In contrast, when experienced meditators and naïve persons were asked to mentally repeat ‘OM’ on another day, the results were quite different. The Na wave peak amplitude significantly increased in experienced meditators but significantly decreased in naïve meditators. These results were suggestive of recruitment of increased neurons at the mesencephalic-diencephalic level in experienced meditators repeating OM, whereas naïve practitioners had less neurons recruited at that level. Hence, both mentally repeating ‘OM’ and ‘one’ cause neural changes at the same level but  in opposite directions. In another study an auditory oddball task was used to assess experienced TM meditators at pretest baseline, after 10 min of rest, or after 10 min of TM practice with conditions counterbalanced across subjects (Travis & Miskov, 1994). The P300 latency decreased at Pz after TM practice relative to no change after the rest condition.

Effect of Sahaja Yoga meditation on auditory evoked potentials (AEP) and visual contrast sensitivity (VCS) in 32 epileptics was studied (Panjwani et al., 2000). Sahaja Yoga meditation group showed significant improvement in VCS following meditation and also a significant increase in the Na-Pa amplitude. A study on middle latency auditory evoked potentials during Brahmakumaris Raja Yoga meditation showed decrease in the peak latency of the Na wave during meditation (Telles & Naveen, 2004). Since the neural generator of this wave lies at the midbrain-thalamic level, during meditation conduction time reduced at this level.

Changes in p300 following two yoga-based relaxation techniques were studied in 42 male volunteers (Sarang & Telles, 2006). There was a reduction in the peak latencies of P300 after cyclic meditation. A similar trend of reduction in P300 peak latencies was also observed after supine rest. Although the magnitude of change was less after supine rest compared to after cyclic meditation. The P300 peak amplitudes after CM were higher compared to the "pre" values. In contrast, no significant changes were observed in the P300 peak amplitudes after supine rest. The results support the idea that cyclic meditation enhances cognitive processes underlying the generation of the P300.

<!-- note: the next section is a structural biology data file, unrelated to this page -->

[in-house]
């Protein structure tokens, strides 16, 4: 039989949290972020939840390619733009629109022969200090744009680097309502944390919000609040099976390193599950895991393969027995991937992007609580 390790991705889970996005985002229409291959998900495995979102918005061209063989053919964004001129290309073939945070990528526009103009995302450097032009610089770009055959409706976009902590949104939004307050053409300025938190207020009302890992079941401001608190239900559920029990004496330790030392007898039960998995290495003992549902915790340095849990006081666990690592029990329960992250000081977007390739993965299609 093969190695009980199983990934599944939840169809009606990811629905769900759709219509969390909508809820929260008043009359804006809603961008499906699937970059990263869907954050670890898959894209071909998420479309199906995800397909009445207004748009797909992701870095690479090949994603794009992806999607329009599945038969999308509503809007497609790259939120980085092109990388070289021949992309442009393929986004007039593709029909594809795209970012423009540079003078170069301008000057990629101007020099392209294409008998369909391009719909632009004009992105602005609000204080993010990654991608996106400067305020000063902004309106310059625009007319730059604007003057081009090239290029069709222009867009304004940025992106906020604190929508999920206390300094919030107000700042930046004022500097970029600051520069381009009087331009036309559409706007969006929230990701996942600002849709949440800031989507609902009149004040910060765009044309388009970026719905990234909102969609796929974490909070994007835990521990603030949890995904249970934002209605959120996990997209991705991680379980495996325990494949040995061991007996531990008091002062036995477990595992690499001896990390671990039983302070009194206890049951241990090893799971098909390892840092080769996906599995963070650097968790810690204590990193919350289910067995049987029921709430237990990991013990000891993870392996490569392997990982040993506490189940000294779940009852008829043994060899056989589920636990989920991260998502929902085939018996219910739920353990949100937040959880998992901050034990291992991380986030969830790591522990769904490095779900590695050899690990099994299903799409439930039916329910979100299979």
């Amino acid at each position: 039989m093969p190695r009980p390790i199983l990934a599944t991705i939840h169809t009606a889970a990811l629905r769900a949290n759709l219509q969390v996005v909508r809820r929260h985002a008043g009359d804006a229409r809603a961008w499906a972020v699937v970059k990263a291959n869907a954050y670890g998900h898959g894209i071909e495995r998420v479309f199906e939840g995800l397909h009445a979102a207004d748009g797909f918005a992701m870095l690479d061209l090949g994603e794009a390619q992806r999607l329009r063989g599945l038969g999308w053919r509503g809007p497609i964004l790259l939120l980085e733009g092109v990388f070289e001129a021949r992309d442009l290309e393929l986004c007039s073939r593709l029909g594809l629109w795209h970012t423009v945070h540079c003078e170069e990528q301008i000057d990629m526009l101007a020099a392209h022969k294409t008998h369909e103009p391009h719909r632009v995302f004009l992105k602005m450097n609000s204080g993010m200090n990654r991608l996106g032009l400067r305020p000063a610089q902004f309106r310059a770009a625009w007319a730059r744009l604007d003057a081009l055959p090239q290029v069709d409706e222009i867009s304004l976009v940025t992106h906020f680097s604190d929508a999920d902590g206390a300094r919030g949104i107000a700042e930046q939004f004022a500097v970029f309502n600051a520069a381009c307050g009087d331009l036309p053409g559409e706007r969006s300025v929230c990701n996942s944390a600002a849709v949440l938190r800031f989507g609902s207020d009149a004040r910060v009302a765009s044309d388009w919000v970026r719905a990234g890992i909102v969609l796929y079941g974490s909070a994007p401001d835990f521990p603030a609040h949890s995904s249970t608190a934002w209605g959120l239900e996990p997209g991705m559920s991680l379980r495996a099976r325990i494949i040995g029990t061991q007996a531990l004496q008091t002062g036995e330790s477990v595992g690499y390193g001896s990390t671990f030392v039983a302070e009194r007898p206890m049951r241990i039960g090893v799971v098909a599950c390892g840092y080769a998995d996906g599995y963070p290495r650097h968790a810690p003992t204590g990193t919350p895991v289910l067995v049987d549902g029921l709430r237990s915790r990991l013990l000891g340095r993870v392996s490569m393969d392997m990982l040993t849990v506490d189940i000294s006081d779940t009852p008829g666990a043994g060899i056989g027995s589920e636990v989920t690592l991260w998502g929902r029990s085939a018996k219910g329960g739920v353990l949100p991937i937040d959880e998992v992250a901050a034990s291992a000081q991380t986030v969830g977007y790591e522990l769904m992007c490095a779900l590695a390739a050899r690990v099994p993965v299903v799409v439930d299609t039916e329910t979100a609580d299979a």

The mismatch negativity (MMN) which is an indicator of preattentive processing was studied in Sudarshan Kriya Yoga meditation (combination of breathing exercises and concentrative meditation) (Srinivasan & Baijal, 2007). The results showed larger MMN amplitudes in meditators compared to non-meditators. The meditators also showed significant increase in MMN amplitudes immediately after the practice of meditation suggesting transient state changes due to meditation. The results suggest that concentrative meditation practice enhances preattentive perceptual processes, enabling better change detection.  

Midlatency auditory evoked potentials were studied before and after the practice of cyclic meditation (CM) and supine rest (SR) in 47 male volunteers (Subramanya & Telles, 2009). The results showed a significant increase in peak latency of Pa wave and Nb wave following CM compared to before CM. There was a significant increase in the peak amplitude of the Nb wave compared to before CM. The peak latency of the Na wave significantly increased after SR compared to before SR. Hence, following CM the latencies of neural generators corresponding to cortical areas was prolonged, whereas following SR a similar change occurred at mesencephalic-diencephalic levels. A subsequent study on Vipassana meditation showed reduction in P3a amplitude suggesting decrease in automated reactivity and evaluative processing of task irrelevant attention-demanding stimuli (Cahn & Polich , 2009).

A study was conducted to measure the effect of pranayama & yoga-asana on cognitive brain functions in type 2 diabetes-P3 event related evoked potential (ERP) (Kyizom et al., 2010). There was a significant improvement in the latency and the amplitude of N200, P300 in the yoga group as compared to the control group.

Changes in brainstem auditory evoked potentials were studied following four mental states (Kumar et al., 2010). The results showed a significant increase in the wave V peak latency in caïcalatä, ekägratä and dhäraëä, but not during dhyäna session. These results suggest that information transmission along the auditory pathway is delayed during caïcalatä, ekägratä and dhäraëä, but there was no change during dhyäna.

A recent study assessed the impact of meditation on emotional processing using visual event-related potential (ERP) in long-term meditators (Sobolewski et al., 2011). Results showed differences in the late positive potential (LPP) in meditators and controls. The study concluded that, meditators are less affected by stimuli with adverse emotional load, while processing of positive stimuli remained unaltered.